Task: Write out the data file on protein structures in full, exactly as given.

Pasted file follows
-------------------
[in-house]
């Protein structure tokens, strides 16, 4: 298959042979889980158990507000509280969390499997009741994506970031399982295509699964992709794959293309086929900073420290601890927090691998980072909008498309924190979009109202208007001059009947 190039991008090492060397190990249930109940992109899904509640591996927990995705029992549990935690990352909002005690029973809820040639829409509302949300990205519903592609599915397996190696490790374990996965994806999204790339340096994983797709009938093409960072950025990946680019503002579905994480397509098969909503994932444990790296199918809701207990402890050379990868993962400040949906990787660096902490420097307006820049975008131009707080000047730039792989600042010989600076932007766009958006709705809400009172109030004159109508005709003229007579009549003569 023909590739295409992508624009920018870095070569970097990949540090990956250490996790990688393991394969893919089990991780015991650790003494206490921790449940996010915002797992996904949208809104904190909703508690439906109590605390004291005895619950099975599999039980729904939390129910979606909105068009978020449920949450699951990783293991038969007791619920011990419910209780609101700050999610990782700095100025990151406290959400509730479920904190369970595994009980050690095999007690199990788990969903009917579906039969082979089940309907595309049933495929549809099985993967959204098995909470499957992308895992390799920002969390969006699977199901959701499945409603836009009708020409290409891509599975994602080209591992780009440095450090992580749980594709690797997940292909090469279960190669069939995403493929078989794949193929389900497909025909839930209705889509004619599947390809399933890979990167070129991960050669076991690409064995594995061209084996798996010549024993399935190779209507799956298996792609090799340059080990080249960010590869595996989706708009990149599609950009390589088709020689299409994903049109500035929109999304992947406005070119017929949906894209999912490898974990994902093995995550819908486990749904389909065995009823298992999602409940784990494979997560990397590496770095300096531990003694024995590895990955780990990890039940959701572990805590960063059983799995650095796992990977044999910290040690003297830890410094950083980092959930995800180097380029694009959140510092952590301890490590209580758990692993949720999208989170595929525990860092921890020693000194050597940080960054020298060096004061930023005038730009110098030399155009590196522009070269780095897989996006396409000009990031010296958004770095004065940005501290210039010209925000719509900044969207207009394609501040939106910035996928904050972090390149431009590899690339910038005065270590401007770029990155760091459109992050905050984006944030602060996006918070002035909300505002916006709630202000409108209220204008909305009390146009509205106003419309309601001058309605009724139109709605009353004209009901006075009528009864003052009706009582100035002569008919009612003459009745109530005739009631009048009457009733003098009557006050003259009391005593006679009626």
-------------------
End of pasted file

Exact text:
[in-house]
């Protein structure tokens, strides 16, 4: 298959042979889980158990507000509280969390499997009741994506970031399982295509699964992709794959293309086929900073420290601890927090691998980072909008498309924190979009109202208007001059009947 190039991008090492060397190990249930109940992109899904509640591996927990995705029992549990935690990352909002005690029973809820040639829409509302949300990205519903592609599915397996190696490790374990996965994806999204790339340096994983797709009938093409960072950025990946680019503002579905994480397509098969909503994932444990790296199918809701207990402890050379990868993962400040949906990787660096902490420097307006820049975008131009707080000047730039792989600042010989600076932007766009958006709705809400009172109030004159109508005709003229007579009549003569 023909590739295409992508624009920018870095070569970097990949540090990956250490996790990688393991394969893919089990991780015991650790003494206490921790449940996010915002797992996904949208809104904190909703508690439906109590605390004291005895619950099975599999039980729904939390129910979606909105068009978020449920949450699951990783293991038969007791619920011990419910209780609101700050999610990782700095100025990151406290959400509730479920904190369970595994009980050690095999007690199990788990969903009917579906039969082979089940309907595309049933495929549809099985993967959204098995909470499957992308895992390799920002969390969006699977199901959701499945409603836009009708020409290409891509599975994602080209591992780009440095450090992580749980594709690797997940292909090469279960190669069939995403493929078989794949193929389900497909025909839930209705889509004619599947390809399933890979990167070129991960050669076991690409064995594995061209084996798996010549024993399935190779209507799956298996792609090799340059080990080249960010590869595996989706708009990149599609950009390589088709020689299409994903049109500035929109999304992947406005070119017929949906894209999912490898974990994902093995995550819908486990749904389909065995009823298992999602409940784990494979997560990397590496770095300096531990003694024995590895990955780990990890039940959701572990805590960063059983799995650095796992990977044999910290040690003297830890410094950083980092959930995800180097380029694009959140510092952590301890490590209580758990692993949720999208989170595929525990860092921890020693000194050597940080960054020298060096004061930023005038730009110098030399155009590196522009070269780095897989996006396409000009990031010296958004770095004065940005501290210039010209925000719509900044969207207009394609501040939106910035996928904050972090390149431009590899690339910038005065270590401007770029990155760091459109992050905050984006944030602060996006918070002035909300505002916006709630202000409108209220204008909305009390146009509205106003419309309601001058309605009724139109709605009353004209009901006075009528009864003052009706009582100035002569008919009612003459009745109530005739009631009048009457009733003098009557006050003259009391005593006679009626």